Hello from Boston where I survived the Redeye and I’m with the Dodgers for their big weekend series with the Red Sox. Manny Ramirez says hello to everybody, by the way. Here are some Friday questions from the home of Cheers.
LouOCNY gets it started.
My question is this: I recently saw a BECKER episode you directed where Gilbert Gottfried played a doctor even MORE obnoxious than Becker. The question that the whole world wants answered is: what is Gilbert REALLY like?? Is there a time where he is 'off', and fairly normal?
Gilbert was a lovely guy, surprisingly shy and low key. He even tended to underplay his character and I had to keep telling him to be more like “Gilbert”. He was too normal. One thing is certain though, he’s funny.
Anonymous wants to know:
There are the Archives of American Television which slowly manage to do interviews even with writers on some level. Ken, how come you haven't done one of these interviews yet?
Uh… no one’s asked me. And I’m sitting here in makeup.
What does a show-runner do when there are too many regulars on a series? I look at shows like Will & Grace, which had 4 regulars through its entire run, and at shows like Grey's Anatomy, which at last count has 13 regulars. Can even the best writer in your experience serve every actor every week?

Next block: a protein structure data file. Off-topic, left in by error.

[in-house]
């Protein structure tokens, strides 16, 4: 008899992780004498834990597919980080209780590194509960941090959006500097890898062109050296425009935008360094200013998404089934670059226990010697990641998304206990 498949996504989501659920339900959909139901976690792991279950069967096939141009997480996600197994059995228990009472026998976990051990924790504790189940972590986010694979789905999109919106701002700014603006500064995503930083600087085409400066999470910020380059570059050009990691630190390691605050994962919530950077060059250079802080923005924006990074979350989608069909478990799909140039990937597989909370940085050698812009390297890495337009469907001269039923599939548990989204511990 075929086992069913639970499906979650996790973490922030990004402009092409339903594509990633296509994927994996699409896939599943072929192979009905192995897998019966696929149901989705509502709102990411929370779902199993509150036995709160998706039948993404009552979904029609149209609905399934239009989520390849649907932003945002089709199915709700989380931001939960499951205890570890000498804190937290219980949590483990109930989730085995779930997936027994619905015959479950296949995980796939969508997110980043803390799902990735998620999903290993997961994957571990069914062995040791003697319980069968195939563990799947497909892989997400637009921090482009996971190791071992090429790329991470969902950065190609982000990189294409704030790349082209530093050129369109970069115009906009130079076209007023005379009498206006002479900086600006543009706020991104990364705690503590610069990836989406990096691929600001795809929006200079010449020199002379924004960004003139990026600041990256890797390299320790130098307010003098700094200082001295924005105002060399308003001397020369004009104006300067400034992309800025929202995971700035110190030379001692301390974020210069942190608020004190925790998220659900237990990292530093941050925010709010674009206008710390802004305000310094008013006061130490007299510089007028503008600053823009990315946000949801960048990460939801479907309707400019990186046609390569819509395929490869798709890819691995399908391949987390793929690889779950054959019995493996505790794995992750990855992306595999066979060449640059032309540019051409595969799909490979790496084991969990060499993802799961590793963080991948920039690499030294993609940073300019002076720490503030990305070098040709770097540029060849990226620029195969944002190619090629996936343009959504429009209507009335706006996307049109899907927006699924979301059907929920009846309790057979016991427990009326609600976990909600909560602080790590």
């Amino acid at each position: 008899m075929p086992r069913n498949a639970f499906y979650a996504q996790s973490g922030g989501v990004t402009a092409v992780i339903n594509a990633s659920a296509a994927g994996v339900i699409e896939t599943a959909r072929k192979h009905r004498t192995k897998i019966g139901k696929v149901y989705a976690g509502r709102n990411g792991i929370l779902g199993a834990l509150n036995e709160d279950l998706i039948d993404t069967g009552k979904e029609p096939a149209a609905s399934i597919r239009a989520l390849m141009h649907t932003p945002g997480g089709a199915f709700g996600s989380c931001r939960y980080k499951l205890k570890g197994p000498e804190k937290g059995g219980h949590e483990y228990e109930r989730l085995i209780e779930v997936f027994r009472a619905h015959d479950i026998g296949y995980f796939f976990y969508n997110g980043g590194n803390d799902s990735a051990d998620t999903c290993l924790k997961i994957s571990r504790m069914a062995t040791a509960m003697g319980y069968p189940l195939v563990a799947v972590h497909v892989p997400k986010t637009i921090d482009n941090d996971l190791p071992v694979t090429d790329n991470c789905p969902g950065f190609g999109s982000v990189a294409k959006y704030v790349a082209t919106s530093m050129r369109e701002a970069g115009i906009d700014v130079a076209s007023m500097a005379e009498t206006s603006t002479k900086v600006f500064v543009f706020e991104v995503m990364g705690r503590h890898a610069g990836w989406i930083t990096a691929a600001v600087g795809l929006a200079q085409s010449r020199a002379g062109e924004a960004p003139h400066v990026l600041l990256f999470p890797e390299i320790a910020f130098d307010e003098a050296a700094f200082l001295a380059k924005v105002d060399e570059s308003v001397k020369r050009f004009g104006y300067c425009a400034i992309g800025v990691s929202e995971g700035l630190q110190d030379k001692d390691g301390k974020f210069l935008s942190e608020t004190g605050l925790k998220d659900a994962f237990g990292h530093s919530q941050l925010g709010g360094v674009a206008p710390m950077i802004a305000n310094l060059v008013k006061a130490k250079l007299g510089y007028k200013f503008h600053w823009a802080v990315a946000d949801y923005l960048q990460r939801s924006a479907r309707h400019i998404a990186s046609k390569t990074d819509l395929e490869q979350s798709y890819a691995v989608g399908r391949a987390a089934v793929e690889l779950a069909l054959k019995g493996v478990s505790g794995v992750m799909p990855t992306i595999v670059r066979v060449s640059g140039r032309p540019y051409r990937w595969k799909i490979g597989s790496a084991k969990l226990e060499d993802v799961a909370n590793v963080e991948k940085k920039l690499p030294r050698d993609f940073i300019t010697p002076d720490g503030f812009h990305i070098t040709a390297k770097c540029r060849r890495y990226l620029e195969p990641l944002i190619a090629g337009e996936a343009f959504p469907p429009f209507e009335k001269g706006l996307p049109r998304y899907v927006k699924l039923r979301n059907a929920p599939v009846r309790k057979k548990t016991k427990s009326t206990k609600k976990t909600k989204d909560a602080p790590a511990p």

That’s a very sticky problem and there are two schools of thought on how you handle it. One is to service everybody every week, even if it’s with just a few lines. That’s why you see a lot of “B” stories in sitcoms. You’re looking for ways to wedge everybody in even if they don’t figure in the main story.
The other philosophy is to say to your cast “You’re not going to be heavy in every episode, you might not even be in every episode, but we will make you the centerpiece of several episodes so you just have to be patient and you just have to be a team player.”
This is even true in sitcoms. EVERYBODY LOVES RAYMOND only did one storyline per episode and had only five regulars and they still didn’t use everybody every week.
Personally, I’m in the second camp. You only have so much time and it’s hard enough to tell a good story without having to shoehorn lines in for actors who aren’t directly involved.
Anonymous has another question. PLEASE use your name.
A followup on the producer question -- what are the non-writing producers who aren't the line producer doing on the show?
They’ll tell you they’re shielding you from the network and studio and allowing you to devote your time to creative matters. But the truth is, for the most part, they do nothing but provide another level of obstruction, another layer of notes, and a partner you didn’t ask for to share some of your hard earned backend profits.
Here’s the bottom line: If you can do the show without them you don’t need them. And for years writers have been doing the show very nicely without them.
What is your question?